Nigeria’s most acclaimed musician, Olufela Olusegun Oludotun Ransome-Kuti , popularly known as Fela died on the birthday of his also late, beloved brother, Bekololari Ransome-Kuti, writes BIODUN KUPOLUYI.
While Fela passed on at 58, Beko died at 65. If alive, Fela would have been 79 years old, looking forward to his 80th birthday next year.
It is exactly 20 years after his demise and his soul, music and legacy are still living with listeners of his genre of music, Afrobeat.
Fela’s death in 1977 blighted Beko’s birthday, August 2, 1942, as the whole world was thrown into shock and mourning the departed vocal African leading musician, human rights fighter and activist. Both shared similar political views and activism.
Though Beko was a medical doctor, he lent his voice to issues of politics, government and social life. He vehemently raised his voice against spendings at funerals and weddings.
Fela and Beko were like a Siamese twins, inseparable. Unknown to many, Beko was running a clinic inside the original Kalakuta Republic in Mushin, he also had a dry cleaning service outfit, Snow White located in the commune.
Fela and Beko took a natural streak of radicalism from their mother, late Mrs. Funmilayo Ransome-Kuti who rose against the taxation of women by the British Colonial Government. She was reputed as the first Nigerian woman to drive a car. Their father was the late Anglican cleric, Oladotun Ransome Kuti, who also founded the Nigerian Union of Teachers (NUT).
Also in the family was renowned medical doctor, Dr. Olikoye Ransome-Kuti, the first born of the family. Olikoye was a respected pediatrician and a leading campaigner of the Acquired Immune Deficiency Syndrome (AIDS). He also served Nigeria as Minister of Health before his appointment as the Deputy Director of World Health Organization (WHO).
The Kuti’s are cousins to Nobel Laureate, Prof. Wole Soyinka, the first African to win the Nobel Prize for Literature.
The only female among the Kuti’s was Dolu Ransome-Kuti, fondly called Auntie Dolu. She was a UK-trained Nurse. She later worked at the Lagos State Ministry of Health before she was transferred to the famous Island Maternity where she worked for several years before she retired.
Nobel Laureate, Prof. Wole Soyinka, the first African to win the Nobel Prize for Literature was a first cousin of the Kuti’s.
Fela attended Abeokuta Grammar School in Abeokuta before he was sent to London in 1958 to study Medicine but decided to study Music at the Trinity College of Music, the same school attended by one of his children, Seun, also a successful Afrobeat musician. Femi has been nominated for the prestigious Grammy Awards four times and his albums have been critically reviewed in major musical journals.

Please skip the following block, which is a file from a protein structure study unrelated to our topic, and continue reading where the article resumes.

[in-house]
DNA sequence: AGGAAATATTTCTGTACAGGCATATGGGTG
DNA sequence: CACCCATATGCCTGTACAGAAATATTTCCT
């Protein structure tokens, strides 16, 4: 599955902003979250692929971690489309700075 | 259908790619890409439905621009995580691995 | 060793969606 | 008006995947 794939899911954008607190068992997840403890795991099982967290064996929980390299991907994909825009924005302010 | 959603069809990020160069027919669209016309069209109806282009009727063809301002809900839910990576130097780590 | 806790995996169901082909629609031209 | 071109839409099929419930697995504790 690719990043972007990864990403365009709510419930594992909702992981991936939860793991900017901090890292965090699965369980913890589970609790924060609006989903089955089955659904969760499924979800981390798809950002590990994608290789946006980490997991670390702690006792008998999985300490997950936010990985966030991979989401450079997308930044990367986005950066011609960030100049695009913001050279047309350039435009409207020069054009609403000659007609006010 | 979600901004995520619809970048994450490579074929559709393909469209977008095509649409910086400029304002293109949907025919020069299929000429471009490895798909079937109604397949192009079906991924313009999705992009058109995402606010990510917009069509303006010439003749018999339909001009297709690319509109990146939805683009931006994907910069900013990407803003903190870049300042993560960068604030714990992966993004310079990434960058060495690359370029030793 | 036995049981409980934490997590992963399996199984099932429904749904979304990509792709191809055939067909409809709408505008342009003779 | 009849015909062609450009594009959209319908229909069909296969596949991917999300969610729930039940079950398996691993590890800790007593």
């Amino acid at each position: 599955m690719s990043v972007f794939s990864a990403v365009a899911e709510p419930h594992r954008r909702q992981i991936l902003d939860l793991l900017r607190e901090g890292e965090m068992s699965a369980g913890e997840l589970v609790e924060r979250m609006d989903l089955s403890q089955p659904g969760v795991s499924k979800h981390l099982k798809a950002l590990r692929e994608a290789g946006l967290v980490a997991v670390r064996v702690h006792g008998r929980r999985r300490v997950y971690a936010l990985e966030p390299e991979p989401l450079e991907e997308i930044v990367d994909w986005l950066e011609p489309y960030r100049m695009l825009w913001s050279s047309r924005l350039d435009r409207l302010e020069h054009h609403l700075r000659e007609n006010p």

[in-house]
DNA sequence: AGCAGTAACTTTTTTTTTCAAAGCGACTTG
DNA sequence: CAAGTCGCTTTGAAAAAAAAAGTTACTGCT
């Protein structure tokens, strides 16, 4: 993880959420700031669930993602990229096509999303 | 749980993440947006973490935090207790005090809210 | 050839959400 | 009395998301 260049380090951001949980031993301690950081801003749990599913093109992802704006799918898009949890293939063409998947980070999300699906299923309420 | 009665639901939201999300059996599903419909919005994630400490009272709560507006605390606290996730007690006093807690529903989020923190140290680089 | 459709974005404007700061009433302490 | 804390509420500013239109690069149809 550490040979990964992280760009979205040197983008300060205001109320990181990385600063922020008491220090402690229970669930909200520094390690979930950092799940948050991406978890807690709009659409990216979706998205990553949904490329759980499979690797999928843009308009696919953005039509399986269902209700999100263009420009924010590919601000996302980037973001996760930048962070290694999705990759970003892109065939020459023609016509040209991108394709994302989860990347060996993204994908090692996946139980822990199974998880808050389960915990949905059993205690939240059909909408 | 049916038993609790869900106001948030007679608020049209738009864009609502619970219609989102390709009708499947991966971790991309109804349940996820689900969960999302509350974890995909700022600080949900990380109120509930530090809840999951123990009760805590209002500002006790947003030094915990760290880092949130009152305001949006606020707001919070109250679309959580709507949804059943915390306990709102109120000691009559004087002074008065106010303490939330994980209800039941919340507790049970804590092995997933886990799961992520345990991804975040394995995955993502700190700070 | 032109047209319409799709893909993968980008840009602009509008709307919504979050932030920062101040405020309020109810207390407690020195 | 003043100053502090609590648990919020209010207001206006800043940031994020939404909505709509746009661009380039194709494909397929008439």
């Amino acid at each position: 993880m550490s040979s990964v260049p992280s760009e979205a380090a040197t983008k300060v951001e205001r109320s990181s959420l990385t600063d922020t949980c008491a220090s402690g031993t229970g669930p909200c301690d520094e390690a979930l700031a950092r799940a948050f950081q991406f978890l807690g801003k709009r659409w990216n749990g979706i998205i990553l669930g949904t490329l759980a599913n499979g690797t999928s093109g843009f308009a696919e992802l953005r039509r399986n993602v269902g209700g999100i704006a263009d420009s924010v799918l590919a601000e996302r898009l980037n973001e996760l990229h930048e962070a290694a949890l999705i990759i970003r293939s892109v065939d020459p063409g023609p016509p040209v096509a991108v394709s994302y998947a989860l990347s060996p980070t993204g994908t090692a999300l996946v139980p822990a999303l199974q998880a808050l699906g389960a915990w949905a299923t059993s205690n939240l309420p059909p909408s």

While in Trinity, Fela formed the band, Koola Lobitos, playing a fusion of jazz and high life.
In 1960, as a student in London, Fela married his first wife, Remi Taylor, with whom he had three children -Yeni, Femi and Sola, now late), before his historic wedding to his beauty queens in Lagos.
In 1963, Fela moved back to Nigeria, re-formed his first musical group, Koola Lobitos and was trained as a radio producer for the Nigerian Broadcasting Corporation (NBC). He played for some time with the legendary Victor Olaiya and his All Stars Band, before he traveled to Ghana where his music took a new direction and subsequently became a global phenomenon.
Among his numerous songs are Shakara, Water No Get Enemy, Army Arrangement, ITT, etc
Two of his children-Femi and Seun, currently on tour, ride the global music circuit with Afrobeat, preaching to generations yet unborn a great musicaal legacy from Africa to the world to listen and dance. The memory of Fela’s burial in Lagos is refreshing just as it historical. Not less than a miilion people trooped out to catch a glimpse of the man beleived to have death in his pouch as his name, Anikulapo suggests. Fans, mourners from all parts of the world trekked from the Tafawa Balewa Square, Obalende to his final resting place. the Kalakuta Republic, Ikeja, Lagos.
Fela’s profile went a notch higher with the production of FELA! a B Broadway musical with a book by Bill T. Jones and Jim Lewis, based on music and lyrics by the late Nigerian singer Fela Kuti. From America to Europe, London and Africa at the Afrika Shrine, Lagos and the EKO Convention, the underground spiritual rhythm of Fela Anikulapo-Kuti for the past seven years have continued to echo in our ears.
It is gratifying to note that the efforts of the Lagos State Government to preserve the legacy of the Great Fela is unrivaled and commendable from the face lift given his house at Gbemisola Street in the heart of Ikeja,now KALAKUTA MUSEUM, a tourists destination, his effigy at Ikeja Roundabout, known as the Liberation Statue and the commitment of Governor Akinwunmi Ambode towards a succesful hosting of FELABRATION 2017 with the theme: THE PROPHESY keeps the memory of the iconoclastic musician’s life and times in the State’s capital asa famous Preacher and Fighter of the Poor.
This gesture throws a big challenge at the Government of his home state, Ogun State and Governor Ibikunle Amosun to turn the ancestral home of Fela, Beko and Olikoye and their late parents, Oladotun and Funmilayo Ransome- Kuti from the current state of squalor to an enviable tourist’s site.
Happy Birthday, Beko, Fela Lives Forever!